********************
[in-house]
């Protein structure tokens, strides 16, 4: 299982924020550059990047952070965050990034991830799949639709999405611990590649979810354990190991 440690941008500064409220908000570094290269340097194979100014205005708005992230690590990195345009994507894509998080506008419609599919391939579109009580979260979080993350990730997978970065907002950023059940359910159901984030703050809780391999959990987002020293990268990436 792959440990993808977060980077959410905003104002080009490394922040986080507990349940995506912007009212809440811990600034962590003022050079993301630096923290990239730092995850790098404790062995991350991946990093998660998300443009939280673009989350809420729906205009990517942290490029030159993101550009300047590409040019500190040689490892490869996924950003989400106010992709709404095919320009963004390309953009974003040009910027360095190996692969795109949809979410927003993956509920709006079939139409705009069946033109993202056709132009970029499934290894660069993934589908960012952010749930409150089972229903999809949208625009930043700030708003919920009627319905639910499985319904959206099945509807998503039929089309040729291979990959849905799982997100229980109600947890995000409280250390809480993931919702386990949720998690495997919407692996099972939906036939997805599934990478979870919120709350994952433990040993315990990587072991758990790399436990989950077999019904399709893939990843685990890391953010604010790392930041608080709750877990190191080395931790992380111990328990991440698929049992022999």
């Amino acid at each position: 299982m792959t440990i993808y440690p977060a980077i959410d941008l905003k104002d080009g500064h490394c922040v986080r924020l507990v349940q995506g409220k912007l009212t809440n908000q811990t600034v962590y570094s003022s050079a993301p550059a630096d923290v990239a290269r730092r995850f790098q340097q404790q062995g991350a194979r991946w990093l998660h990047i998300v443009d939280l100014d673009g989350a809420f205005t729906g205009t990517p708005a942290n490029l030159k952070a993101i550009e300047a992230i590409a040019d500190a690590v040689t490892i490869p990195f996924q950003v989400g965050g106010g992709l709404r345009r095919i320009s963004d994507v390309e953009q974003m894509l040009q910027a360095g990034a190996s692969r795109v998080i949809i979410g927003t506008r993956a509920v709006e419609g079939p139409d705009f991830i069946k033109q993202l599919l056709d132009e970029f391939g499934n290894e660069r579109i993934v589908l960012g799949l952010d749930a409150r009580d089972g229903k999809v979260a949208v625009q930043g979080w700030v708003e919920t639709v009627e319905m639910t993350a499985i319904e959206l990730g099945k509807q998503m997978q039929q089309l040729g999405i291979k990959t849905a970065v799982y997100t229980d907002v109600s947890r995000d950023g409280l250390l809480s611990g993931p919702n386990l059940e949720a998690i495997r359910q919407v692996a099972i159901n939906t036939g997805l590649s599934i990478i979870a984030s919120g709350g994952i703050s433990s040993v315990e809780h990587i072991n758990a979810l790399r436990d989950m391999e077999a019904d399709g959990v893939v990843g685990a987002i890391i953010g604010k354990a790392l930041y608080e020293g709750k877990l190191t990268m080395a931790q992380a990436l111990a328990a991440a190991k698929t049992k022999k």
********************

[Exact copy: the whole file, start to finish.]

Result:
[in-house]
């Protein structure tokens, strides 16, 4: 299982924020550059990047952070965050990034991830799949639709999405611990590649979810354990190991 440690941008500064409220908000570094290269340097194979100014205005708005992230690590990195345009994507894509998080506008419609599919391939579109009580979260979080993350990730997978970065907002950023059940359910159901984030703050809780391999959990987002020293990268990436 792959440990993808977060980077959410905003104002080009490394922040986080507990349940995506912007009212809440811990600034962590003022050079993301630096923290990239730092995850790098404790062995991350991946990093998660998300443009939280673009989350809420729906205009990517942290490029030159993101550009300047590409040019500190040689490892490869996924950003989400106010992709709404095919320009963004390309953009974003040009910027360095190996692969795109949809979410927003993956509920709006079939139409705009069946033109993202056709132009970029499934290894660069993934589908960012952010749930409150089972229903999809949208625009930043700030708003919920009627319905639910499985319904959206099945509807998503039929089309040729291979990959849905799982997100229980109600947890995000409280250390809480993931919702386990949720998690495997919407692996099972939906036939997805599934990478979870919120709350994952433990040993315990990587072991758990790399436990989950077999019904399709893939990843685990890391953010604010790392930041608080709750877990190191080395931790992380111990328990991440698929049992022999």
């Amino acid at each position: 299982m792959t440990i993808y440690p977060a980077i959410d941008l905003k104002d080009g500064h490394c922040v986080r924020l507990v349940q995506g409220k912007l009212t809440n908000q811990t600034v962590y570094s003022s050079a993301p550059a630096d923290v990239a290269r730092r995850f790098q340097q404790q062995g991350a194979r991946w990093l998660h990047i998300v443009d939280l100014d673009g989350a809420f205005t729906g205009t990517p708005a942290n490029l030159k952070a993101i550009e300047a992230i590409a040019d500190a690590v040689t490892i490869p990195f996924q950003v989400g965050g106010g992709l709404r345009r095919i320009s963004d994507v390309e953009q974003m894509l040009q910027a360095g990034a190996s692969r795109v998080i949809i979410g927003t506008r993956a509920v709006e419609g079939p139409d705009f991830i069946k033109q993202l599919l056709d132009e970029f391939g499934n290894e660069r579109i993934v589908l960012g799949l952010d749930a409150r009580d089972g229903k999809v979260a949208v625009q930043g979080w700030v708003e919920t639709v009627e319905m639910t993350a499985i319904e959206l990730g099945k509807q998503m997978q039929q089309l040729g999405i291979k990959t849905a970065v799982y997100t229980d907002v109600s947890r995000d950023g409280l250390l809480s611990g993931p919702n386990l059940e949720a998690i495997r359910q919407v692996a099972i159901n939906t036939g997805l590649s599934i990478i979870a984030s919120g709350g994952i703050s433990s040993v315990e809780h990587i072991n758990a979810l790399r436990d989950m391999e077999a019904d399709g959990v893939v990843g685990a987002i890391i953010g604010k354990a790392l930041y608080e020293g709750k877990l190191t990268m080395a931790q992380a990436l111990a328990a991440a190991k698929t049992k022999k």